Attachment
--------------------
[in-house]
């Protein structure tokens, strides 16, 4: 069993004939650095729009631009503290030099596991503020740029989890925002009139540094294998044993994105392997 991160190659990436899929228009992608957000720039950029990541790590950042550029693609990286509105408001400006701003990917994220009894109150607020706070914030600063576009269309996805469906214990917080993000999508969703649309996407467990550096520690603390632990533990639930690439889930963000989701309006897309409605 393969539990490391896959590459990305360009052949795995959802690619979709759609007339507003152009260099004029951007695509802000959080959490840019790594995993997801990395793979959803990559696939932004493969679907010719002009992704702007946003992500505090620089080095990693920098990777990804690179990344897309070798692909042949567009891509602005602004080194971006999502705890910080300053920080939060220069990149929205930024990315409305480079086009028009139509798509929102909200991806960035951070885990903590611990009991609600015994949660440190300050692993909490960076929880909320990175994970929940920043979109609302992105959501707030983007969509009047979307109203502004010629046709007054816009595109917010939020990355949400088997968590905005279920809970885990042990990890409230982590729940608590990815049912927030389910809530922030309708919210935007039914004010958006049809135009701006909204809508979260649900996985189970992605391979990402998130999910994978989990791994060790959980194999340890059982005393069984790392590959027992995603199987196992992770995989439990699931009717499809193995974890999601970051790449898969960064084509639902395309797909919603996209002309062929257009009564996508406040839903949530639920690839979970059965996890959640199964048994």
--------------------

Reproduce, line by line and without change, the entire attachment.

[in-house]
């Protein structure tokens, strides 16, 4: 069993004939650095729009631009503290030099596991503020740029989890925002009139540094294998044993994105392997 991160190659990436899929228009992608957000720039950029990541790590950042550029693609990286509105408001400006701003990917994220009894109150607020706070914030600063576009269309996805469906214990917080993000999508969703649309996407467990550096520690603390632990533990639930690439889930963000989701309006897309409605 393969539990490391896959590459990305360009052949795995959802690619979709759609007339507003152009260099004029951007695509802000959080959490840019790594995993997801990395793979959803990559696939932004493969679907010719002009992704702007946003992500505090620089080095990693920098990777990804690179990344897309070798692909042949567009891509602005602004080194971006999502705890910080300053920080939060220069990149929205930024990315409305480079086009028009139509798509929102909200991806960035951070885990903590611990009991609600015994949660440190300050692993909490960076929880909320990175994970929940920043979109609302992105959501707030983007969509009047979307109203502004010629046709007054816009595109917010939020990355949400088997968590905005279920809970885990042990990890409230982590729940608590990815049912927030389910809530922030309708919210935007039914004010958006049809135009701006909204809508979260649900996985189970992605391979990402998130999910994978989990791994060790959980194999340890059982005393069984790392590959027992995603199987196992992770995989439990699931009717499809193995974890999601970051790449898969960064084509639902395309797909919603996209002309062929257009009564996508406040839903949530639920690839979970059965996890959640199964048994």